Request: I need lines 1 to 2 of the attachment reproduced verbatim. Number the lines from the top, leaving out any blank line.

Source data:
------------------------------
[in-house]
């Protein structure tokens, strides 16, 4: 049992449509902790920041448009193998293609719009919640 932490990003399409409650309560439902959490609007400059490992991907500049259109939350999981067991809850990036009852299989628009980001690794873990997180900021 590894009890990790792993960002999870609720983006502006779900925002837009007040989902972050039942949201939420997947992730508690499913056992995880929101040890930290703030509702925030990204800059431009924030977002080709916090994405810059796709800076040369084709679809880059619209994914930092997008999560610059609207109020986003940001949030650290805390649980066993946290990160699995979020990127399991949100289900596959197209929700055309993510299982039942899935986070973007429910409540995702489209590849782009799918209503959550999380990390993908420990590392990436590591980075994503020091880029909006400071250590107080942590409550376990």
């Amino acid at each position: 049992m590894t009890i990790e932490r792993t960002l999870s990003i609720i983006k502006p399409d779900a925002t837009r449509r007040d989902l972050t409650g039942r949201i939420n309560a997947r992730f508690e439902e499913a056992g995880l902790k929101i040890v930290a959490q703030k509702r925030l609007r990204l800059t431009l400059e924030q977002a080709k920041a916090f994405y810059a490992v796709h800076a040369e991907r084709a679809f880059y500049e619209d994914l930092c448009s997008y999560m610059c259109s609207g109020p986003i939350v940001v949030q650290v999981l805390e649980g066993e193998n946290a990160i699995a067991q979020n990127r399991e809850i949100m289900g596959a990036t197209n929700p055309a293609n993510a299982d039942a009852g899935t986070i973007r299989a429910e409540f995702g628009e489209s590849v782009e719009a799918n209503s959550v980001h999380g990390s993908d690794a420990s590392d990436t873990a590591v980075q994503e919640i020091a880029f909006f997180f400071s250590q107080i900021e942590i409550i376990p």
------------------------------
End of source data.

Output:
[in-house]
């Protein structure tokens, strides 16, 4: 049992449509902790920041448009193998293609719009919640 932490990003399409409650309560439902959490609007400059490992991907500049259109939350999981067991809850990036009852299989628009980001690794873990997180900021 590894009890990790792993960002999870609720983006502006779900925002837009007040989902972050039942949201939420997947992730508690499913056992995880929101040890930290703030509702925030990204800059431009924030977002080709916090994405810059796709800076040369084709679809880059619209994914930092997008999560610059609207109020986003940001949030650290805390649980066993946290990160699995979020990127399991949100289900596959197209929700055309993510299982039942899935986070973007429910409540995702489209590849782009799918209503959550999380990390993908420990590392990436590591980075994503020091880029909006400071250590107080942590409550376990």